A humorous look at the little things in life

Mean medical personnel, sick kids and sleepless nights June 10, 2009

Filed under: Uncategorized — ashleyolsonrosen @ 10:54 pm

Recommended wine for today’s entry: Today I’m going to offer a recommendation from my friends Rick and Becky, wine lovers who enjoy their research.  Because I’m drained from no sleep last night, their suggestion of a Muge Rose, a Spanish rose, sounds good. As they write, it’s “light, crisp and a tad minerally. Absolutely perfect for sitting beside the pool, watching the sun set and listening to Bruce Cockburn’s, ‘If This Were The Last Night on Earth.’ ” Wow! Nice description! If you all have favorite wines, send ’em to me on Facebook or in Comments!

Yesterday, I took my ailing daughter to walk-in medical care place. While I admit they are convenient, I’m not a big fan.

For one thing, they always look at me like I have Munchausen by proxy, just because this child can have a raging fever for 22 hours, walk into the doctor’s office, drop to 98.6 degrees, get in the car and spike back to 101. She does it every time. I yell at her for it.

So then I have to always explain to them about New Year’s Eve 2007, when she told me all day that she felt badly, and all day I told her that she was fine. Guilt kicked in, and before leaving for a party, we decided to get her checked out. After finding six places closed — the whole New Year’s Eve thing — finally we took her to the ER, which I usually avoid like the plague because you can contract it there.

When we walked in, amidst a sea of drunks, we almost turned around. Just as I was explaining to the powers-that-be that she didn’t seem to have a fever and had been threatening to throw up but hadn’t, one nurse announced her temperature at 103-point-something and another one held out a trashcan as she threw up something foamy and the color of anti-freeze. I shut up then and she was in the hospital for five days with a raging kidney infection.

So now, understandably, I’m a little more cautious. But I am not an alarmist and there’s no call to be mean. But they are. First the nurse, some kind of psycho whose hearing is worse than mine, kept asking the sick kid questions. OK, lady, she’s here because her throat hurts so badly she hates to open her mouth. So of course you can’t hear or understand her. So I started answering the questions.

“What, she can’t tell me her own symptoms?” mean nurse says. Then she asks if she has been running a fever.

“Well,” I explain, “I have a whole lot of trouble reading those real kind of thermometers and they really hurt my arm when I have to shake them down first. But she was definitely super hot — I think it was around 100 or 101.”  Boy, she jumped on that! (And, OK, it was a really stupid thing to say, but I was like trembling.)

“So, you can’t work a thermometer but you can touch someone’s head and tell a temp?” She sneered at me and I noticed she had ugly teeth to go with her ugly face.

Then, as she took my daughter’s blood pressure, she prattled on about her second ex-husband having strep right before she divorced him, which was right before he died. What a charmer. Then she left.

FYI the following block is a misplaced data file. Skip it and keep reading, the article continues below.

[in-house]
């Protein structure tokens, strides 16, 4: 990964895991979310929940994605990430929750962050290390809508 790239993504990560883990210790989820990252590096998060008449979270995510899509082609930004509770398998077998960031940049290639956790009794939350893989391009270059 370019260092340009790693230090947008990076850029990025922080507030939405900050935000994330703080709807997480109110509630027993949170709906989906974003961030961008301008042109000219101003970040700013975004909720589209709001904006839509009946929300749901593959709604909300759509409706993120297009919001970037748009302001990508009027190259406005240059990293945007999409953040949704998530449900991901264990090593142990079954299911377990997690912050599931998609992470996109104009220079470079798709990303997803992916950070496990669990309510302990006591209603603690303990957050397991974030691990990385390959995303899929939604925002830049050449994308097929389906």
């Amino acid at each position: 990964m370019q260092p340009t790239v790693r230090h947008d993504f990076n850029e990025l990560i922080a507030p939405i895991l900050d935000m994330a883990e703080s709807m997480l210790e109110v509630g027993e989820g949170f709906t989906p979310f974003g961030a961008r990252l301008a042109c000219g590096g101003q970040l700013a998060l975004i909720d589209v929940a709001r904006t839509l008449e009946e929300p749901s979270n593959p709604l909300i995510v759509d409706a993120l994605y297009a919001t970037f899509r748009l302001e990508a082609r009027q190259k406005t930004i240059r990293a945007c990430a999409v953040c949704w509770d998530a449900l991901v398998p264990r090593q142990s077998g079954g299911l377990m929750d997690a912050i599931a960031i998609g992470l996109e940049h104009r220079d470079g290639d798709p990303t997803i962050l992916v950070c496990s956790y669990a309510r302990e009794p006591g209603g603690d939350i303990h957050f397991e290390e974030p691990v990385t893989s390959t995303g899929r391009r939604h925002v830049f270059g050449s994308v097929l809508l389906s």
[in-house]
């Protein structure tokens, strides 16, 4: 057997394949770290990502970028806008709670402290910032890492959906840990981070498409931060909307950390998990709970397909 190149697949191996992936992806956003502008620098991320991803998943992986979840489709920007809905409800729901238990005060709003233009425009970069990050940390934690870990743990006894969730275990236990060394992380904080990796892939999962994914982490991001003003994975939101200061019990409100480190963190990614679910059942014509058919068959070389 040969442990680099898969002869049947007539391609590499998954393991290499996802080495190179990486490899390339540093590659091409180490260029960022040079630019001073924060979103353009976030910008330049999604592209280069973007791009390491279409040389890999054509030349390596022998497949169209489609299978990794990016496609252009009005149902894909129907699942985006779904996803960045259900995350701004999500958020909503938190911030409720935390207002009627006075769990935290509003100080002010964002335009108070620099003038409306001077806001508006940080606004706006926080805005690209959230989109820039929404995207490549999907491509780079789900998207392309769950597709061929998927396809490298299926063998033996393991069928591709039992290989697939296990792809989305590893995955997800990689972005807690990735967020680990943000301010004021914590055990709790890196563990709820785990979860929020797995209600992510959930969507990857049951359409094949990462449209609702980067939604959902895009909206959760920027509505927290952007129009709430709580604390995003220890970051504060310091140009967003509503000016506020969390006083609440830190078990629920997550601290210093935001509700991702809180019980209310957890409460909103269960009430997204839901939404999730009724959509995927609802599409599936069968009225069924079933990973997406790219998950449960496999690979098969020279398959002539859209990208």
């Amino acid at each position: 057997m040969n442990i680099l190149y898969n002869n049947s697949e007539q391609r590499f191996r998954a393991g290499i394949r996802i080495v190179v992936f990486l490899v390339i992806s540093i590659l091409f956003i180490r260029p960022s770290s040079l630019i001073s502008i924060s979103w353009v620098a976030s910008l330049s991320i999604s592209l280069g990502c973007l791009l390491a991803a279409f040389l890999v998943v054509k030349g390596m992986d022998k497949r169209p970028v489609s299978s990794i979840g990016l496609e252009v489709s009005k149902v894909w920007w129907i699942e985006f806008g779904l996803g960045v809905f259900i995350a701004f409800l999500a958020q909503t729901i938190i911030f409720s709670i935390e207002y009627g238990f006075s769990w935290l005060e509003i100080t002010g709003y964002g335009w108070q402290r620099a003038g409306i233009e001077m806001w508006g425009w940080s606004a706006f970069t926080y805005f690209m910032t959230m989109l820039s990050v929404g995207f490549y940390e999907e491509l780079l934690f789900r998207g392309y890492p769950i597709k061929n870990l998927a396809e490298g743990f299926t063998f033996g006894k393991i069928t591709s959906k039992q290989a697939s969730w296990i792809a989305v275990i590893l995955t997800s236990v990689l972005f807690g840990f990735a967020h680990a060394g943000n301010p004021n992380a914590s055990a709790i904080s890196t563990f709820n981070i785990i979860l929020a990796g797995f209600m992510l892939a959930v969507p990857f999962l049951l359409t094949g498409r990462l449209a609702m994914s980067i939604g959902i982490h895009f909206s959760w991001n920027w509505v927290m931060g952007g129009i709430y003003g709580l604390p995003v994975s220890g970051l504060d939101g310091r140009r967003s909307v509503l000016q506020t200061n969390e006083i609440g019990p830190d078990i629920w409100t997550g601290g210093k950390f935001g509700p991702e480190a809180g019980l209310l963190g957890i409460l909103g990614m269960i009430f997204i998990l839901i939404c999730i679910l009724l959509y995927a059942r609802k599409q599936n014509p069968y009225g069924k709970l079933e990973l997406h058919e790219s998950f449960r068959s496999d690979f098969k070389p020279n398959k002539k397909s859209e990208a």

The doctor breezed in and did a strep test. Negative. Said she might have a sinus infection but she’d need to feel like this for seven days before he’d prescribe anything. Then he handed her a prescription for an antibiotic. Is anyone else confused at this point? Well, we filled it before he could retract.

I let her sleep with me last night so that she could blow her less-than-minty breath and germs all over me more efficiently. She moaned all night long. When it got really loud, I would ask rhetorically, “what hurts now?” And she would answer, the same every time, “head-throat-stomach.” Always in that order and always as one word.

This went on all night, except for the time I got her Tylenol and broke my nail trying to turn on the light, the time I got water on the washcloth and caught my pinkie toe on the foot of the wastebasket (which I know hurt worse than her head-throat-stomach) and when I got her a cracker, which stayed down less than a minute.

At one point, we both slept for about 30 minutes. I awakened to daylight when I heard my husband, who’d been banished to the dungeon guest room, come in, feel her head and declare her healed. Woo-hoo, I thought. The birds sang. Then I heard her moan again. I opened my eyes and it was still dark out, my husband wasn’t there and she was clearly still sick. The way I was sure it was a dream (mirage?) though, was that there were three cats lining the margin of my bed, not just one. And the bedside table was not filled with caramel corn. If any of you are dream analysts, let me know what the caramel corn symbolizes. I could even smell it.

Today there’s been a little improvement. Of course, NOW she’s sleeping …

And if any of y’all are judging me for being a bad caregiver, you’re probably right. But one day soon I will relate the story of When I Had The Flu Or Bubonic Plague Last Year. Then I’ll be vindicated.


One Response to “Mean medical personnel, sick kids and sleepless nights”

  1. GiantsGirl Says:

    Your blogs have me laughing out loud! (I just hope my boss doesn’t hear me when I’m reading them at work!) But I hope your daughter is feeling better!

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